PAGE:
Chinese tourists take a break at Wat Pho in Bangkok, Thailand, on Oct 3, 2016. [Photo / Agencies]
Thailand is nursing a slide in Chinese holidaymakers after cracking down on low-budget tours from the world's most-populous country, muddying the Southeast Asian nation's economic growth outlook.
Arrivals fell about 30 percent in November from a year ago, extending a slide that began in September after Thailand clamped down on operators bringing in large groups from China on cut-price holidays. Some of the impact could linger in the early part of 2017, according to Kasikorn Research Center Co.
Thailand is seeking to focus on smaller groups of higher-spending visitors to bolster the tourism industry longer term. The unknown is the severity of the short-term pain. Chinese visitors last year were the most by headcount and tourism accounts for about 11 percent of Thailand's $395 billion gross domestic product. Economic expansion was subdued even before the move against the so-called zero-dollar tour groups from China.
"The impact may continue to the first quarter as tour operators will take some time to adjust packages," said Pimonwan Mahujchariyawong, an economist at Kasikorn Research in Bangkok. "After that, things should get back to normal. It's good for the long term to boost the quality of our services and improve our image among tourists. It's short-term pain, long-term gain."
Companies such as Nok Airlines Plc have felt the squeeze: the drop in Chinese tourists is one reason why the Thai budget carrier doesn't expect to make a fourth-quarter profit.
Holidaymakers from China accounted for about 438 billion baht ($12.4 billion) of the 1.64 trillion baht Thailand earned from foreign tourists last year, the government estimates.
The Stock Exchange of Thailand's 12-member tourism and leisure index has declined 6 percent since the start of September 2016, compared with a 2 percent climb in the benchmark SET index over the same period.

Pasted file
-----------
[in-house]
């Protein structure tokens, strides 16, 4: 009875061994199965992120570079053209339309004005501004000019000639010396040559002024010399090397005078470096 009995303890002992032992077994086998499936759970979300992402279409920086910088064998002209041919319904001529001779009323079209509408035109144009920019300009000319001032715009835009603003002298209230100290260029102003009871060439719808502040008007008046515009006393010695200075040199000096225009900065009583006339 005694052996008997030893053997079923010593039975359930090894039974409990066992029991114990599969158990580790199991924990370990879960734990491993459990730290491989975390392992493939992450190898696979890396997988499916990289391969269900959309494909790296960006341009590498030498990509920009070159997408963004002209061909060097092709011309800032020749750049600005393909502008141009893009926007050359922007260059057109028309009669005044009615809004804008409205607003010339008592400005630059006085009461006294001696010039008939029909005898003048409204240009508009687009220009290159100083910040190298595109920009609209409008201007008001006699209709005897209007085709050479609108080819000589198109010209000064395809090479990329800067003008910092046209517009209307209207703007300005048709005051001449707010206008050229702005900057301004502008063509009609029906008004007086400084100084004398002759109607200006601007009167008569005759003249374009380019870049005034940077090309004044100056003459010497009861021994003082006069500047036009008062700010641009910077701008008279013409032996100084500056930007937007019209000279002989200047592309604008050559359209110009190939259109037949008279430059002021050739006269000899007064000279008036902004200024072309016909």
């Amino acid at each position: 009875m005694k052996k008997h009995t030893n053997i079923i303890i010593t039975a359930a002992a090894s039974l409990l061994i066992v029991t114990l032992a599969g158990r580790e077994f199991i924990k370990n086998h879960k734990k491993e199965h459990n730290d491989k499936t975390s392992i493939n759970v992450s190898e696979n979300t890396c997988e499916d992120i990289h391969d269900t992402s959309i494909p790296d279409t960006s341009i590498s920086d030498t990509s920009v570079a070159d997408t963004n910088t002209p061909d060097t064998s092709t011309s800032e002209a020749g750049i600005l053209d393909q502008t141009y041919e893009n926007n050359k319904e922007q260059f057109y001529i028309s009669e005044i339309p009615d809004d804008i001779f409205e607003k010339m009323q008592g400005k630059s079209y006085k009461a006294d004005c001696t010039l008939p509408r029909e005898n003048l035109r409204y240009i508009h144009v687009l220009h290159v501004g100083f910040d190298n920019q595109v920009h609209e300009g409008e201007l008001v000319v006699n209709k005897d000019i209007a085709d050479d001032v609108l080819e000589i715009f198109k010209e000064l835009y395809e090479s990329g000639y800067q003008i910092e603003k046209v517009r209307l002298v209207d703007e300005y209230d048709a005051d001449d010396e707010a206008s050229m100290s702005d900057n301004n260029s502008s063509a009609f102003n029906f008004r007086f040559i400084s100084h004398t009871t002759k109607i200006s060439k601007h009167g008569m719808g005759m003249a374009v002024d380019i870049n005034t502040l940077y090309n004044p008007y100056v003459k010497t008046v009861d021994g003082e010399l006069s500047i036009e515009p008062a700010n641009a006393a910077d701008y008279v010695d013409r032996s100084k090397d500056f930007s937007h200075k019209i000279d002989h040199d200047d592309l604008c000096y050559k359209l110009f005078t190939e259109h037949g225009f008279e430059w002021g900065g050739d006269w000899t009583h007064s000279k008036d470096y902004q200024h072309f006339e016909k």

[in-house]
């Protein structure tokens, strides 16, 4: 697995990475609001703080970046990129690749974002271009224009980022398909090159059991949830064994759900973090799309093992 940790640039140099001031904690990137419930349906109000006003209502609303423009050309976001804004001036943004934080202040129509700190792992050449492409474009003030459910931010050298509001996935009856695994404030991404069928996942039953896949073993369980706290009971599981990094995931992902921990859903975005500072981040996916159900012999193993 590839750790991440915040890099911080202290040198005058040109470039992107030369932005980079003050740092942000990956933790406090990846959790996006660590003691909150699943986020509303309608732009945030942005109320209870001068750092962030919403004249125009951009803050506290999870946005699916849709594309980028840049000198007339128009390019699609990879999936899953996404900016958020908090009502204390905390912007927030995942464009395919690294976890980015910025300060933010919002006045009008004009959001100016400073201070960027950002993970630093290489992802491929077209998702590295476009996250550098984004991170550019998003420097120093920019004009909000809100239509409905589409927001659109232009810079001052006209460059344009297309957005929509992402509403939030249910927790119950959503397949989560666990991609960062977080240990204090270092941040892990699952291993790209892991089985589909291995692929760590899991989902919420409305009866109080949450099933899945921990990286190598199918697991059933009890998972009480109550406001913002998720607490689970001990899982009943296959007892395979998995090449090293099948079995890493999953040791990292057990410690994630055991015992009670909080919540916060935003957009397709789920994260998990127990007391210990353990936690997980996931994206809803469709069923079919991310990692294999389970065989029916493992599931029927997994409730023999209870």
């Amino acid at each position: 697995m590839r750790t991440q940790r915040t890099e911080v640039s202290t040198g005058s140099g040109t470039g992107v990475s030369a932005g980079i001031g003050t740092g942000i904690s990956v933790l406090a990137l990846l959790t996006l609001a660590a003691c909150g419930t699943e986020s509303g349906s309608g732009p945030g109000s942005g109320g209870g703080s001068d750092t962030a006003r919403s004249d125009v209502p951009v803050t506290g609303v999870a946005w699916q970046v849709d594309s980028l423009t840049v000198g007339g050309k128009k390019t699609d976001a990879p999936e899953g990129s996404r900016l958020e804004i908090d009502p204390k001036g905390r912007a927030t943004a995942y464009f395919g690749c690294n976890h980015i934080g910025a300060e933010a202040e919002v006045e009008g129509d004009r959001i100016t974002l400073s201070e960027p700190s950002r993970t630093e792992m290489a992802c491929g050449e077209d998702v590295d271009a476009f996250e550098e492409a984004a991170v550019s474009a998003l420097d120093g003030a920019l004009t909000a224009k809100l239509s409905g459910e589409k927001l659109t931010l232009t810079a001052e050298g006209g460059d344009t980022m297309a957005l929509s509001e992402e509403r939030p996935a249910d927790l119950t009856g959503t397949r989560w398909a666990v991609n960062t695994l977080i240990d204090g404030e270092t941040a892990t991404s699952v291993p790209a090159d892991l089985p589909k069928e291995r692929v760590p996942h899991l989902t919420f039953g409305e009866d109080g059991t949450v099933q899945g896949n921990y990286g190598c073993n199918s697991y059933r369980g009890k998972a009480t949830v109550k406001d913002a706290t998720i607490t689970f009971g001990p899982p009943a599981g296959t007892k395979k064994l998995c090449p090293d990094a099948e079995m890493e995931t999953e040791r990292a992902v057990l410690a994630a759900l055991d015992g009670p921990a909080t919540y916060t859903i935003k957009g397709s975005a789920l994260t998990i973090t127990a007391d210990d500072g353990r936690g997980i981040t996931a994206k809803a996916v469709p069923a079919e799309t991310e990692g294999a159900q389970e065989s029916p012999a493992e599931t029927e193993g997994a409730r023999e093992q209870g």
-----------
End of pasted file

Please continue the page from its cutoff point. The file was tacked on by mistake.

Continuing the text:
Tourist arrivals are forecast at 34.1 million this year, up 5 percent from 2016 but down from an earlier projection of 36.3 million, according to the Bank of Thailand. The number of Chinese visitors post-clampdown is among downside economic risks, and GDP expansion likely slowed to 2.8 percent in October through December, the monetary authority has said.
A mourning period for the late King Bhumibol Adulyadej after his death in October also restrained consumption last quarter.
This year, flooding in the south of the country has affected a number of rubber plantations and a prolonged inundation could lead to damage equivalent to 0.7 percent of GDP, the Thai Chamber of Commerce said on Tuesday.
The central bank predicts economic growth of 3.2 percent in 2017, the same clip as last year, helped by the government's plan to ramp up infrastructure projects and a gradual recovery in Chinese arrivals. The pace of GDP expansion remains below neighbors in Southeast Asia.
The government eased some of the blow from the zero-dollar crackdown by temporarily reducing visa fees in December to lure visitors. The pristine beaches of resorts such as Phuket and Krabi, as well as the nightlife of Bangkok, remain big draws.
Tourism will continue to help drive expansion in 2017 and economic growth will likely be more balanced, with private consumption and investment providing increased support, said Somprawin Manprasert, chief economist at Bank of Ayudhya Pcl in Bangkok.
"This incident is expected to be only a short-term blip," said Somprawin, referring to the zero-dollar crackdown.
Some of the business models in Thai tourism weren't sufficiently profitable, and both government and the industry need to ask how they can start adding value, said Stanley Kang, chairman of the Joint Foreign Chambers of Commerce in Thailand.